William Thoms recognized back in 1849 that a major benefit of sharing working notes would be to induce researchers to “look over their own collections” and, by allowing others access, improve their own chances of finding past work (Thoms 1849, 2). In other words, a researcher need not be motivated by scholarly altruism to share her work. Yet Thoms believed that were sharing of notes to become cheap and frequent, then researchers would not hesitate to give help, not only to others engaged in similar lines of research, but also to “those who are going different ways, and only meet at the crossings” (Thoms 1849, 2). As this research commons grew, so would the opportunities for such crossings, and the net result would be more efficient research at the global level as well as the local.
Thoms’ vision is echoed in efforts by the scientific community to create publishing models that enable both finer-grained publication units (Mons and Velterop 2009; Groth, Gibson, and Velterop 2010; Mons et al. 2011) and new attribution practices (Nature Genetics 2007; Nature Genetics 2008; Giardine et al. 2011). These efforts recognize that citing published work helps drive scientific publication. They aim to expand the universe of citable work beyond the canonical research paper to units as small as individual statements. In doing so they hope to make visible the great iceberg of scientific work of which published papers are only the tip.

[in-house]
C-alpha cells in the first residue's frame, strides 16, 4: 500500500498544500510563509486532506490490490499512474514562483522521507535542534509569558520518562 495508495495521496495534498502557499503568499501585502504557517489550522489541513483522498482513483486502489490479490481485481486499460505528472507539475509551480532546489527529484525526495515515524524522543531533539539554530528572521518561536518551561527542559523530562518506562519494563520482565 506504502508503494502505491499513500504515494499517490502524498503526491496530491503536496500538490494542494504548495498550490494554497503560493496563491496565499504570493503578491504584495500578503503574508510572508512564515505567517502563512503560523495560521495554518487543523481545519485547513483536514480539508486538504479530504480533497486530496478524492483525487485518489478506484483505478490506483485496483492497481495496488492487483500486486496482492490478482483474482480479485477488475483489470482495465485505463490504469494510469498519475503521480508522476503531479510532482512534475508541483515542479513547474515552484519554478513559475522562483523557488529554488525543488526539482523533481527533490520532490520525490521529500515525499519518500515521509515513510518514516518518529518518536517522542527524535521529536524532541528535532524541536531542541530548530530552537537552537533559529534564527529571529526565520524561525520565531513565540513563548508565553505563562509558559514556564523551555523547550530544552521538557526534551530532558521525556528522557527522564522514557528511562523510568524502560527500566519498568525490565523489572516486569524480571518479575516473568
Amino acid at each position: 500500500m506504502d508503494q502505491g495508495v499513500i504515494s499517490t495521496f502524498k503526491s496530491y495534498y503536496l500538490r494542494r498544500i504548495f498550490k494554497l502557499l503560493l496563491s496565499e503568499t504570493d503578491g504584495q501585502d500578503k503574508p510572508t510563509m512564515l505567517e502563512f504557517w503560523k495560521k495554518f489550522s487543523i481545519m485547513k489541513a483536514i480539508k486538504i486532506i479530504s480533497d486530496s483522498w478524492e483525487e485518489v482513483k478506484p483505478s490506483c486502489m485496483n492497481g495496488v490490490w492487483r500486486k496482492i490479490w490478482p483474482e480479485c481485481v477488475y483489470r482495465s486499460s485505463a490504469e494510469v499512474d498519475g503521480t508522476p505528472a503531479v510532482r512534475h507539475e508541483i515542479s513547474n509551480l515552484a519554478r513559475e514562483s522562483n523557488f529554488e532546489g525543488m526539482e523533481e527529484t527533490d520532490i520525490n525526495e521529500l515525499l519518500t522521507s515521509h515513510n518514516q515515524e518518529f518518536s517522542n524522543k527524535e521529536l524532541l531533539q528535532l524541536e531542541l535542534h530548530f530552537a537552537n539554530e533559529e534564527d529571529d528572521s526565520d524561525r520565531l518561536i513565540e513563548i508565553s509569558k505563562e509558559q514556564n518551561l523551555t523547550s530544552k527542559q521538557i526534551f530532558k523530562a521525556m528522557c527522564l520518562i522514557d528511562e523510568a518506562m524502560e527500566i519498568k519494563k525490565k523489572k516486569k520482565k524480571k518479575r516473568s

Scholarly footnotes such as those produced by documentary editors can be viewed as a form of nanopublication. One of the goals of the Editors’ Notes project is to give the status of individual publications to footnotes and the working notes that led to those footnotes. These notes can be complemented by machine-readable “factoids” (Bradley and Short 2005) about people, places, organizations, and events, drawn from open-access linked datasets (Heath and Bizer 2011). Scholars can assess and improve the quality of these factoids, connecting assertions to bibliographic descriptions of evidential resources and publishing “gold standard” datasets that meet their high standards (Shaw and Buckland 2011). The scholars’ notes provide context for the otherwise bare factoids, documenting why and to what extent they have chosen to accept them and the conclusions they have thus drawn.